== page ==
pregnant person in hospital

Certified nurse midwife vs OBGYN

A certified nurse-midwife and an OBGYN are different in many ways. Here are some of the main ways they differ: 

  • A certified nurse-midwife is an advanced practice nurse (APRN) and holds a master’s or doctoral degree and an OBGYN is a medical doctor. 
  • Midwives sometimes attend birth outside the hospital (e.g., at a home), while OBGYNs almost always deliver in a hospital setting. 
  • Midwives can handle low and moderate-risk pregnancies while OBGYNs manage high-risk (and low-risk) pregnancies like twins or if someone has a pre-existing medical condition. 
  • Midwives cannot perform C-sections, while OBGYNs can.

How does a midwife’s education differ from an OBGYN’s?

A certified nurse-midwife must attend nursing school to become a registered nurse. They then undergo additional midwifery training to get certified as a midwife and hold either a master’s or doctoral degree. Midwives are certified in the state where they practice.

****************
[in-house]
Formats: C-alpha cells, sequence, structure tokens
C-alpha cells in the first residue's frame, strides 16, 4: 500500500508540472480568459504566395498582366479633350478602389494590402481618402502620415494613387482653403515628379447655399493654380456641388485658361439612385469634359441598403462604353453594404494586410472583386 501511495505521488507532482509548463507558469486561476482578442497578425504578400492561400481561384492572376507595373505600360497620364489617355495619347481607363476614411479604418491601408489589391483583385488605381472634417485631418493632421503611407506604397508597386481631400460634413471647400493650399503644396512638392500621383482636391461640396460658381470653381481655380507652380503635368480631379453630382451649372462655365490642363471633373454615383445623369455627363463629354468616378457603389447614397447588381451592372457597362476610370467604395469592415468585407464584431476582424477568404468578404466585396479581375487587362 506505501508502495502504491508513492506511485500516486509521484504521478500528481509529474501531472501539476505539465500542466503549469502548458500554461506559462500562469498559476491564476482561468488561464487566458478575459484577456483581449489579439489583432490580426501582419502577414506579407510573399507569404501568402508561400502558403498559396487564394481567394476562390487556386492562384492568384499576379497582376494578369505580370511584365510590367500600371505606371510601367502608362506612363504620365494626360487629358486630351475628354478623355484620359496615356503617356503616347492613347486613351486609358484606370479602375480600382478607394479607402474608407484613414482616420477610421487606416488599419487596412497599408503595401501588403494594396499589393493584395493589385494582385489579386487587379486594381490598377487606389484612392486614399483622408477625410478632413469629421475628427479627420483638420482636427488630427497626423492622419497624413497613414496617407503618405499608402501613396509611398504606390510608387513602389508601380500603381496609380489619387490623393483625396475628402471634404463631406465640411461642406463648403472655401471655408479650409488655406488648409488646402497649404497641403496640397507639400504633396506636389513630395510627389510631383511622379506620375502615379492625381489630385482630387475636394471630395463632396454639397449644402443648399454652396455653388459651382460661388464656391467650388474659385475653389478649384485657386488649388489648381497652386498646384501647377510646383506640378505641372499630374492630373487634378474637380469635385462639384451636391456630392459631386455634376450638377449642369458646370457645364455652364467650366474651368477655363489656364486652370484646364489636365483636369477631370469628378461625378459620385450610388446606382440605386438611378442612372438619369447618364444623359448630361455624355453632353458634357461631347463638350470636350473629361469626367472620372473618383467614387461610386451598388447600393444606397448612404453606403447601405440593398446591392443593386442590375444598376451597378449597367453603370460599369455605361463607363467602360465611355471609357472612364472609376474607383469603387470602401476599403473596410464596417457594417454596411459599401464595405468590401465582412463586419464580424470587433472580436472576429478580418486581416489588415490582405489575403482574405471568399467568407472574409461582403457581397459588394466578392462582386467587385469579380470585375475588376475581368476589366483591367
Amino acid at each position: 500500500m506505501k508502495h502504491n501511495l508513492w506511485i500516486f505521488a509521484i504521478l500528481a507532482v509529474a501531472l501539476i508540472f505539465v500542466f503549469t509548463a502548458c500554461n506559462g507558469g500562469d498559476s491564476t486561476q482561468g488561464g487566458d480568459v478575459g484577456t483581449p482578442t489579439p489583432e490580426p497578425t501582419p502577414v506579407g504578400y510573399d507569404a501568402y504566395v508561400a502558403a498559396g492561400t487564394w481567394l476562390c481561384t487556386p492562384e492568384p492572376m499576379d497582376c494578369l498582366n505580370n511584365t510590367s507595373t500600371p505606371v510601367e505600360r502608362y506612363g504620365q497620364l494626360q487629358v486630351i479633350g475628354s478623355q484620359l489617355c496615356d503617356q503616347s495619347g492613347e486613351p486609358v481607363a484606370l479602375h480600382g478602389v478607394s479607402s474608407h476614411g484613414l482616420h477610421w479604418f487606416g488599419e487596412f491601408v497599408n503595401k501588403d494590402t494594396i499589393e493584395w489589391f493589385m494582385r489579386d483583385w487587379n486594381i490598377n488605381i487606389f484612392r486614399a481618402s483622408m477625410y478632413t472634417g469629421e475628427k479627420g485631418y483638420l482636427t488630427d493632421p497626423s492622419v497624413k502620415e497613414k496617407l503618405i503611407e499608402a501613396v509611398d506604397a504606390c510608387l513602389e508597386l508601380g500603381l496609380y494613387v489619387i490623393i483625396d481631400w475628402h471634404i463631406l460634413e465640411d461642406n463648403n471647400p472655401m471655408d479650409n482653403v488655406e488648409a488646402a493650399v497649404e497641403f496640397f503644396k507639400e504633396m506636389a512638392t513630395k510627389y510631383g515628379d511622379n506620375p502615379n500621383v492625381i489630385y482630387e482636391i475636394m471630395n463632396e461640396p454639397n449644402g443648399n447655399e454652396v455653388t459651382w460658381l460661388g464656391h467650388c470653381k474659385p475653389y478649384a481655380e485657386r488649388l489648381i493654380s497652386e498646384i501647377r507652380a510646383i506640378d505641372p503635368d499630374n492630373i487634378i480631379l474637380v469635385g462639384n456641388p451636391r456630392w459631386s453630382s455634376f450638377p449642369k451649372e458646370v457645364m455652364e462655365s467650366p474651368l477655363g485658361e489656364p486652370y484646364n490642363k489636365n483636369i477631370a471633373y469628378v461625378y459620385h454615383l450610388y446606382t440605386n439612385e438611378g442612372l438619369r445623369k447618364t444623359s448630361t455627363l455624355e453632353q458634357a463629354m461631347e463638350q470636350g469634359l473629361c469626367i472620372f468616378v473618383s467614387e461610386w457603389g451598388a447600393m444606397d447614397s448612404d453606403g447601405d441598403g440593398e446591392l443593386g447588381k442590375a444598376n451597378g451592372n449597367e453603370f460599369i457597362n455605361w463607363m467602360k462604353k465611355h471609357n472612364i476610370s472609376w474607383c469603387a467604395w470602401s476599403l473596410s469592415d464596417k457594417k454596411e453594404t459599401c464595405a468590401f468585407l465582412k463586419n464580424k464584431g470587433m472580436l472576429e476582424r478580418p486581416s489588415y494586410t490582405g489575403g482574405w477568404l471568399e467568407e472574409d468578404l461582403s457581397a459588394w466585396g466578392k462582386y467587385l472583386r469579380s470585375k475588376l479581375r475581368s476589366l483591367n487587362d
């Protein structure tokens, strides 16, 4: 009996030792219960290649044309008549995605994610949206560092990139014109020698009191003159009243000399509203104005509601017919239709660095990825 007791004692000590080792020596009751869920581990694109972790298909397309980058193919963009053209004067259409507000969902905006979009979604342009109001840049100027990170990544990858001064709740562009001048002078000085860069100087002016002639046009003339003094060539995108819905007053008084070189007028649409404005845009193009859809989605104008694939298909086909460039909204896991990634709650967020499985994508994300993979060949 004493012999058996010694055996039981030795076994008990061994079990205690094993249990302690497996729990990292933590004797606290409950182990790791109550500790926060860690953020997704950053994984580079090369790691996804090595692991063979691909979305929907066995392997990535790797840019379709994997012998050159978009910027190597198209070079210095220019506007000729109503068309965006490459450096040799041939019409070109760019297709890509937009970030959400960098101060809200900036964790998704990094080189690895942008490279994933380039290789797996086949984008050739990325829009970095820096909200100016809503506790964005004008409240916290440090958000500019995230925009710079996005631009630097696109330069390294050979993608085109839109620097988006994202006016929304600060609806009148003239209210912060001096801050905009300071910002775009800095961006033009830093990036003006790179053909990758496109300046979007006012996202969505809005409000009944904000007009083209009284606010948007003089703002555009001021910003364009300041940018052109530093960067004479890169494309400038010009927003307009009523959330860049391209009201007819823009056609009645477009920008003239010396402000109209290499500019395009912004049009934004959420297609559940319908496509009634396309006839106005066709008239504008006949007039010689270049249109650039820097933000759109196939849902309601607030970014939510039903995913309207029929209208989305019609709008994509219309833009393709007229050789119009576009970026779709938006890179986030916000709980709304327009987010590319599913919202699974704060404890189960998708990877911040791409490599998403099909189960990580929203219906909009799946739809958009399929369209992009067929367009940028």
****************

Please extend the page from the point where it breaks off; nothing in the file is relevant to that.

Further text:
An OBGYN has to graduate from undergraduate school, then attend and graduate from medical school. Then they typically finish their residency focused on OBGYN and get certified to be a doctor within the state they will practice.

How do midwives deal with labor complications?

While birth is an inherently normal process, there are times when interventions are needed to support a high-risk situation. There is a misconception that if a labor complication arises, midwives immediately step back, and a doctor steps in. In reality, midwives can help you through labor and birth complications just like a medical doctor. 

Midwives have a collaborative relationship with OBGYNs if a C-section is needed or if the family needs a higher level of care. The midwife will still continue to provide emotional support in collaboration with the OBGYN who provides the medical care.

midwife helping a pregnant woman on her couch

Should I have a midwife or a doctor deliver my baby?

Choosing who to have by your side during your pregnancy, labor and delivery, and postpartum is a huge decision – and, at The Mother Baby Center, we get it. It’s a difficult choice but that’s what you’re reading this blog for. You’re doing your research, and that’s exactly what will help you decide!

Because every person’s pregnancy and labor are different, you may wonder: How do I know if a midwife or an OBGYN is right for me, right now, in this pregnancy? Some things you may want to consider before choosing: